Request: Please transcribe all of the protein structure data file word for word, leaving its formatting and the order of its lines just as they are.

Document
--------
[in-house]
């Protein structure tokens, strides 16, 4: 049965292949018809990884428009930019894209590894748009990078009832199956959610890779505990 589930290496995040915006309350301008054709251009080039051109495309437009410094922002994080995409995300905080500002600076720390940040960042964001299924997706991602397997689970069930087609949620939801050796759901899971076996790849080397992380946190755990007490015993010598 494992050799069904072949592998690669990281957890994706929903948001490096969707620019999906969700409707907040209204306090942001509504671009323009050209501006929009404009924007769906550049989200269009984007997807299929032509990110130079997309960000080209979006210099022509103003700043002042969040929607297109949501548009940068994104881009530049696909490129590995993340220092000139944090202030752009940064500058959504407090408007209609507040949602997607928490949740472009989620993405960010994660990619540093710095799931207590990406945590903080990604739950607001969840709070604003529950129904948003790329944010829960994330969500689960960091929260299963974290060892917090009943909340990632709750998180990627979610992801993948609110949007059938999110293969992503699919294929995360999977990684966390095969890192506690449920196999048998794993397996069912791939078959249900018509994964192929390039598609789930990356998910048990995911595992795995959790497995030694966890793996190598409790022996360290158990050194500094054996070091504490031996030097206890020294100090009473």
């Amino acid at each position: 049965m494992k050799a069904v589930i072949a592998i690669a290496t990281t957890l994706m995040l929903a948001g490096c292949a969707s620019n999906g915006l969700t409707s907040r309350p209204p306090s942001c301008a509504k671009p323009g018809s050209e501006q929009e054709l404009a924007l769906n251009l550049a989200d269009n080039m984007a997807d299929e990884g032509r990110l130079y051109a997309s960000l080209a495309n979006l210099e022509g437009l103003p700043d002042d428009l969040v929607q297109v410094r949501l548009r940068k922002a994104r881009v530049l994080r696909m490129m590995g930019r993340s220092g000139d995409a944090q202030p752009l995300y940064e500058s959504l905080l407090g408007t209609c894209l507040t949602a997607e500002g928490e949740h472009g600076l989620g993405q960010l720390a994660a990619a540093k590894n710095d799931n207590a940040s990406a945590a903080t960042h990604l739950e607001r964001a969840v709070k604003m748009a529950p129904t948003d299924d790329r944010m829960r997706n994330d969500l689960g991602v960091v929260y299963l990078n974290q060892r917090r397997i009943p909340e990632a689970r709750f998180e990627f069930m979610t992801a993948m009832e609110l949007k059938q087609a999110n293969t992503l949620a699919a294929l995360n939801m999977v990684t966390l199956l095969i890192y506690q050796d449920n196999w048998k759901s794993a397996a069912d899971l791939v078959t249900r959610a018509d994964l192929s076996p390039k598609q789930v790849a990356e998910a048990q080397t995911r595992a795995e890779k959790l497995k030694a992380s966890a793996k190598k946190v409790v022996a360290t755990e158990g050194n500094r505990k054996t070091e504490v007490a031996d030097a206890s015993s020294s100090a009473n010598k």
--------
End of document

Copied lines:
[in-house]
């Protein structure tokens, strides 16, 4: 049965292949018809990884428009930019894209590894748009990078009832199956959610890779505990 589930290496995040915006309350301008054709251009080039051109495309437009410094922002994080995409995300905080500002600076720390940040960042964001299924997706991602397997689970069930087609949620939801050796759901899971076996790849080397992380946190755990007490015993010598 494992050799069904072949592998690669990281957890994706929903948001490096969707620019999906969700409707907040209204306090942001509504671009323009050209501006929009404009924007769906550049989200269009984007997807299929032509990110130079997309960000080209979006210099022509103003700043002042969040929607297109949501548009940068994104881009530049696909490129590995993340220092000139944090202030752009940064500058959504407090408007209609507040949602997607928490949740472009989620993405960010994660990619540093710095799931207590990406945590903080990604739950607001969840709070604003529950129904948003790329944010829960994330969500689960960091929260299963974290060892917090009943909340990632709750998180990627979610992801993948609110949007059938999110293969992503699919294929995360999977990684966390095969890192506690449920196999048998794993397996069912791939078959249900018509994964192929390039598609789930990356998910048990995911595992795995959790497995030694966890793996190598409790022996360290158990050194500094054996070091504490031996030097206890020294100090009473």
């Amino acid at each position: 049965m494992k050799a069904v589930i072949a592998i690669a290496t990281t957890l994706m995040l929903a948001g490096c292949a969707s620019n999906g915006l969700t409707s907040r309350p209204p306090s942001c301008a509504k671009p323009g018809s050209e501006q929009e054709l404009a924007l769906n251009l550049a989200d269009n080039m984007a997807d299929e990884g032509r990110l130079y051109a997309s960000l080209a495309n979006l210099e022509g437009l103003p700043d002042d428009l969040v929607q297109v410094r949501l548009r940068k922002a994104r881009v530049l994080r696909m490129m590995g930019r993340s220092g000139d995409a944090q202030p752009l995300y940064e500058s959504l905080l407090g408007t209609c894209l507040t949602a997607e500002g928490e949740h472009g600076l989620g993405q960010l720390a994660a990619a540093k590894n710095d799931n207590a940040s990406a945590a903080t960042h990604l739950e607001r964001a969840v709070k604003m748009a529950p129904t948003d299924d790329r944010m829960r997706n994330d969500l689960g991602v960091v929260y299963l990078n974290q060892r917090r397997i009943p909340e990632a689970r709750f998180e990627f069930m979610t992801a993948m009832e609110l949007k059938q087609a999110n293969t992503l949620a699919a294929l995360n939801m999977v990684t966390l199956l095969i890192y506690q050796d449920n196999w048998k759901s794993a397996a069912d899971l791939v078959t249900r959610a018509d994964l192929s076996p390039k598609q789930v790849a990356e998910a048990q080397t995911r595992a795995e890779k959790l497995k030694a992380s966890a793996k190598k946190v409790v022996a360290t755990e158990g050194n500094r505990k054996t070091e504490v007490a031996d030097a206890s015993s020294s100090a009473n010598k």